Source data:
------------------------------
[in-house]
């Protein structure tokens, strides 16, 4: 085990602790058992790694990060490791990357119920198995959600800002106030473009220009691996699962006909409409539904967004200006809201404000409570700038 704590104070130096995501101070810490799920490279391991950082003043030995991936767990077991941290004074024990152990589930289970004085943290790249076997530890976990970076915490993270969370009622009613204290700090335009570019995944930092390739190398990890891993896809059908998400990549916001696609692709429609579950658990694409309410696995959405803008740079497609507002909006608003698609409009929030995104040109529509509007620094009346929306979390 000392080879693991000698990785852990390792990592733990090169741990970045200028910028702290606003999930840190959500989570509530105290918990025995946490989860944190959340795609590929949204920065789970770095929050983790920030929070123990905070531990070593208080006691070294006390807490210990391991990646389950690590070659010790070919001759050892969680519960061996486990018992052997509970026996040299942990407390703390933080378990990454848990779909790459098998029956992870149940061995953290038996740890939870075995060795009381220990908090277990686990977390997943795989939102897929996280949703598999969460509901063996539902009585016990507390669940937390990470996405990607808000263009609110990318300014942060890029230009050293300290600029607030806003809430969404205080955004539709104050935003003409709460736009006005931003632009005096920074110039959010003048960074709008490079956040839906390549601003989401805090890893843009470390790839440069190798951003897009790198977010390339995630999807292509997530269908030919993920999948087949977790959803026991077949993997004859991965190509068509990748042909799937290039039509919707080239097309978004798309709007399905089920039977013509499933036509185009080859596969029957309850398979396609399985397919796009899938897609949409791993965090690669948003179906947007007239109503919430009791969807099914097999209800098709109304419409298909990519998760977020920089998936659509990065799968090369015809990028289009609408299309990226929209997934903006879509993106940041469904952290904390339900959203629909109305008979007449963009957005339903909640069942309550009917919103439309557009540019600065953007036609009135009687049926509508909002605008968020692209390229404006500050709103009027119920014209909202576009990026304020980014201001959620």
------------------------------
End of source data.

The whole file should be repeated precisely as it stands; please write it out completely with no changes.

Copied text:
[in-house]
């Protein structure tokens, strides 16, 4: 085990602790058992790694990060490791990357119920198995959600800002106030473009220009691996699962006909409409539904967004200006809201404000409570700038 704590104070130096995501101070810490799920490279391991950082003043030995991936767990077991941290004074024990152990589930289970004085943290790249076997530890976990970076915490993270969370009622009613204290700090335009570019995944930092390739190398990890891993896809059908998400990549916001696609692709429609579950658990694409309410696995959405803008740079497609507002909006608003698609409009929030995104040109529509509007620094009346929306979390 000392080879693991000698990785852990390792990592733990090169741990970045200028910028702290606003999930840190959500989570509530105290918990025995946490989860944190959340795609590929949204920065789970770095929050983790920030929070123990905070531990070593208080006691070294006390807490210990391991990646389950690590070659010790070919001759050892969680519960061996486990018992052997509970026996040299942990407390703390933080378990990454848990779909790459098998029956992870149940061995953290038996740890939870075995060795009381220990908090277990686990977390997943795989939102897929996280949703598999969460509901063996539902009585016990507390669940937390990470996405990607808000263009609110990318300014942060890029230009050293300290600029607030806003809430969404205080955004539709104050935003003409709460736009006005931003632009005096920074110039959010003048960074709008490079956040839906390549601003989401805090890893843009470390790839440069190798951003897009790198977010390339995630999807292509997530269908030919993920999948087949977790959803026991077949993997004859991965190509068509990748042909799937290039039509919707080239097309978004798309709007399905089920039977013509499933036509185009080859596969029957309850398979396609399985397919796009899938897609949409791993965090690669948003179906947007007239109503919430009791969807099914097999209800098709109304419409298909990519998760977020920089998936659509990065799968090369015809990028289009609408299309990226929209997934903006879509993106940041469904952290904390339900959203629909109305008979007449963009957005339903909640069942309550009917919103439309557009540019600065953007036609009135009687049926509508909002605008968020692209390229404006500050709103009027119920014209909202576009990026304020980014201001959620």